“What is systolic pressure? What is diastolic pressure?”
“What are Korotkoff sounds?”
“Is blood pressure higher at the top of your body or the bottom?”
Standing at the front of a laboratory classroom that contained several human skeleton replicas as well as an assortment of plastic body parts, BCC’s Nikki McDaniel walked her 22 students through the basics of the human circulatory system and how to measure blood pressure.
“Does everybody follow me?” McDaniel, an associate professor of biology, asked, toward the end of her 45-minute talk.
Now in their second semester of introductory anatomy and physiology, most of the students in the room cautiously nodded their heads or raised their hands.
For McDaniel, that was the signal to go from talking about science to doing it – an option that could disappear from future introductory science courses at CUNY, under changes to the general education curriculum mandated by Pathways. McDaniel took out several small boxes containing stethoscopes, sphygmomanometers and cardio-microphones and placed them on the black laboratory table in front of her. The students were tasked with measuring blood pressure three different ways:
- By wrapping a sphygmomanometer, or inflatable cuff, tightly around a subject’s arm and then slowly deflating it, while listening through a stethoscope to learn at what pressure blood resumes flowing through the constricted artery.
- By following the same procedure but with a cardio-microphone placed in the crook of a subject’s elbow and linked to a computer.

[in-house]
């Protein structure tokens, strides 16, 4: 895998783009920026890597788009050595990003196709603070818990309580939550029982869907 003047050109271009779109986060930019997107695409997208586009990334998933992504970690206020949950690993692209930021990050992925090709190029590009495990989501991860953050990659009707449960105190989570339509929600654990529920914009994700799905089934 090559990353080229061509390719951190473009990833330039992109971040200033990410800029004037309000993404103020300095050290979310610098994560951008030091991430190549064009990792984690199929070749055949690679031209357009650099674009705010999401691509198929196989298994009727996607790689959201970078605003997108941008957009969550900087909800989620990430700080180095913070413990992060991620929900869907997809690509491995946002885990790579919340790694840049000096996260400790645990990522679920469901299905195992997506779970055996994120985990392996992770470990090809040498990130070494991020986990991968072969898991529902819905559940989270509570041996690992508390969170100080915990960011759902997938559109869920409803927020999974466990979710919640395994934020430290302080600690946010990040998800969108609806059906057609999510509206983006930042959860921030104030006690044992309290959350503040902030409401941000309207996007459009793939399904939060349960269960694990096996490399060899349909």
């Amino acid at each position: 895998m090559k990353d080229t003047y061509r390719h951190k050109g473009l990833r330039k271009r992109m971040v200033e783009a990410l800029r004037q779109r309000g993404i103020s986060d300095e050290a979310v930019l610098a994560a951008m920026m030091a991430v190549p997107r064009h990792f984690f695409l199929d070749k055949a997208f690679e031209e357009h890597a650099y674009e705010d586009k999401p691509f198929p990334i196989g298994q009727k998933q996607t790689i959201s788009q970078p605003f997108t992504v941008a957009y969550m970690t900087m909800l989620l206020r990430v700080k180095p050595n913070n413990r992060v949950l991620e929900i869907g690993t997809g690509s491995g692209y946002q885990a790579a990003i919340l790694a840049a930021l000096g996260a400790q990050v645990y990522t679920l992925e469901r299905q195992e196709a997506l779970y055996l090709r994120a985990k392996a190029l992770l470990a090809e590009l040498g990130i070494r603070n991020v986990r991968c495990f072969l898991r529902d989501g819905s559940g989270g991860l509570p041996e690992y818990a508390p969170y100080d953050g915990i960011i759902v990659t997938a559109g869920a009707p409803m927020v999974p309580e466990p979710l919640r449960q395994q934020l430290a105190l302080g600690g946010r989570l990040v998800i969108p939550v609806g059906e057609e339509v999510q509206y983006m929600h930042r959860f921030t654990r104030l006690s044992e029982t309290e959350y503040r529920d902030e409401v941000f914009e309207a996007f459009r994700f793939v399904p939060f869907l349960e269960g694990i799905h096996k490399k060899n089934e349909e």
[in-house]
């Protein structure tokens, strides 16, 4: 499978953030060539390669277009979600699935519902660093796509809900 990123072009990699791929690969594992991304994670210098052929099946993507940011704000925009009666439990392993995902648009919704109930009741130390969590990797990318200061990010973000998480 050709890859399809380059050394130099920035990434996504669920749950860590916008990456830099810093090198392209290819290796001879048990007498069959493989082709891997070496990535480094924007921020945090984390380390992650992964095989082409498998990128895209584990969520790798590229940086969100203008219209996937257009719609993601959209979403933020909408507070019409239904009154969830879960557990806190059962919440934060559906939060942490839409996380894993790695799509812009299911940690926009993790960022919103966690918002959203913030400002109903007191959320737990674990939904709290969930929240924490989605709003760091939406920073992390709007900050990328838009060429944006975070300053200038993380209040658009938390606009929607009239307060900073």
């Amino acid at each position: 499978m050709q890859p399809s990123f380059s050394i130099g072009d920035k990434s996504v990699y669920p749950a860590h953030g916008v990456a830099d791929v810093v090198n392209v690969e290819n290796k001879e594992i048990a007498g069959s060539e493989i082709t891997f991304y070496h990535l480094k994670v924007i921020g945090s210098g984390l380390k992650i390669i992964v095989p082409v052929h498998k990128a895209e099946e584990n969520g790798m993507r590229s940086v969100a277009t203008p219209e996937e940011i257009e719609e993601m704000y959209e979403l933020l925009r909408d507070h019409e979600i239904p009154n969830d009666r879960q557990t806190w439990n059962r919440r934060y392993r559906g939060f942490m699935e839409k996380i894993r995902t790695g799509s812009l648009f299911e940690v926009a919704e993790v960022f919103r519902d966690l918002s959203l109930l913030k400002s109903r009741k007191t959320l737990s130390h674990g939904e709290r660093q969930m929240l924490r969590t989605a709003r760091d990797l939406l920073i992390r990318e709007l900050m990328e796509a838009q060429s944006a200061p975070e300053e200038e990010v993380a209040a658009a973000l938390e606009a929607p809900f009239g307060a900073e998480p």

- By measuring the pulse in the subject’s finger.
The class divided into groups of four in which each person in the group had a specific role – Manager, Computer Geek, Go-fer and Subject. In addition to the three different types of blood pressure measurements, students were also asked to measure the blood pressure in their subject’s arms when held at different heights. Their results underscored the point that blood pressure is lightest at the top of the body and heaviest at the bottom.
“If you tell them blood pressure is highest at your feet, they will try to memorize that and half of them will get it wrong,” McDaniel said. “But if they conduct the experiments and do the measurements, it sticks.”
Most of the students in the McDaniel’s class plan to study in the allied health fields – nursing, radiology and nutrition, among others. In previous lab sessions, they had done cheek swabs and dissected sheep hearts. They set to work eagerly while McDaniel walked around the room briefly dropping in on each work group.
“I’m there to help them over specific hurdles,” McDaniel told Clarion. “In a good lab, I shouldn’t be doing much talking at all.” A lab session is going well, McDaniel explained, “when the students start to turn to each other and begin dialoguing among themselves.”
For Esther Ross, the lab marked the first time the pre-nursing student had handled a stethoscope. As the Go-fer, she wrapped the cuff around Yeancarla Liriano’s arm and inflated it.
“She was holding it in an uncomfortable way, and then she got the hang of it,” Liriano said, rubbing her arm gingerly and laughing.